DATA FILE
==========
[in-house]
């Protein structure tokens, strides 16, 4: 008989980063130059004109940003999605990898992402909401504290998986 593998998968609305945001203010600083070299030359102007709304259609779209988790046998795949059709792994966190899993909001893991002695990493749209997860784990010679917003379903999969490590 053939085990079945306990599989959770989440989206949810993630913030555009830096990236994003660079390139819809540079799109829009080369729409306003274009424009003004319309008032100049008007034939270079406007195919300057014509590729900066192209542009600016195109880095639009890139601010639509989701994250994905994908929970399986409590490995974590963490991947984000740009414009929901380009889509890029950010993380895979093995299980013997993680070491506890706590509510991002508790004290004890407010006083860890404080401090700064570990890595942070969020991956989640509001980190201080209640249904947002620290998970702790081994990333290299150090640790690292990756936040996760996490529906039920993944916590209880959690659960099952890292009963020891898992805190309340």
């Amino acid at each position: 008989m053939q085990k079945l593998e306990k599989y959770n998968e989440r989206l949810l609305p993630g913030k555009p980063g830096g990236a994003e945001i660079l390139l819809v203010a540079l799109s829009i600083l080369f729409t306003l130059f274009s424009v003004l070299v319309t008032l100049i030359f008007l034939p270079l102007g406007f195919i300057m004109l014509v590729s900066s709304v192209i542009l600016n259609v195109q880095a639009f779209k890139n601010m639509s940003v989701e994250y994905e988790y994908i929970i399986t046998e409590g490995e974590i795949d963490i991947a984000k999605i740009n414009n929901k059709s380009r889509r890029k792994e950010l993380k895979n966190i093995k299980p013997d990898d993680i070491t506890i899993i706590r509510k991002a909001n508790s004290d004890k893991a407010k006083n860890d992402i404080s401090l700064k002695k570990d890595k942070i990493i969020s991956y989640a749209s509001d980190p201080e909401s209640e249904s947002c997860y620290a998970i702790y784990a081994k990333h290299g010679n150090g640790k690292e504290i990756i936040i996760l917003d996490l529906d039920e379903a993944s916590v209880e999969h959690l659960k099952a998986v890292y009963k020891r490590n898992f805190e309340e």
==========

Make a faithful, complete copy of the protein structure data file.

[in-house]
């Protein structure tokens, strides 16, 4: 008989980063130059004109940003999605990898992402909401504290998986 593998998968609305945001203010600083070299030359102007709304259609779209988790046998795949059709792994966190899993909001893991002695990493749209997860784990010679917003379903999969490590 053939085990079945306990599989959770989440989206949810993630913030555009830096990236994003660079390139819809540079799109829009080369729409306003274009424009003004319309008032100049008007034939270079406007195919300057014509590729900066192209542009600016195109880095639009890139601010639509989701994250994905994908929970399986409590490995974590963490991947984000740009414009929901380009889509890029950010993380895979093995299980013997993680070491506890706590509510991002508790004290004890407010006083860890404080401090700064570990890595942070969020991956989640509001980190201080209640249904947002620290998970702790081994990333290299150090640790690292990756936040996760996490529906039920993944916590209880959690659960099952890292009963020891898992805190309340």
């Amino acid at each position: 008989m053939q085990k079945l593998e306990k599989y959770n998968e989440r989206l949810l609305p993630g913030k555009p980063g830096g990236a994003e945001i660079l390139l819809v203010a540079l799109s829009i600083l080369f729409t306003l130059f274009s424009v003004l070299v319309t008032l100049i030359f008007l034939p270079l102007g406007f195919i300057m004109l014509v590729s900066s709304v192209i542009l600016n259609v195109q880095a639009f779209k890139n601010m639509s940003v989701e994250y994905e988790y994908i929970i399986t046998e409590g490995e974590i795949d963490i991947a984000k999605i740009n414009n929901k059709s380009r889509r890029k792994e950010l993380k895979n966190i093995k299980p013997d990898d993680i070491t506890i899993i706590r509510k991002a909001n508790s004290d004890k893991a407010k006083n860890d992402i404080s401090l700064k002695k570990d890595k942070i990493i969020s991956y989640a749209s509001d980190p201080e909401s209640e249904s947002c997860y620290a998970i702790y784990a081994k990333h290299g010679n150090g640790k690292e504290i990756i936040i996760l917003d996490l529906d039920e379903a993944s916590v209880e999969h959690l659960k099952a998986v890292y009963k020891r490590n898992f805190e309340e």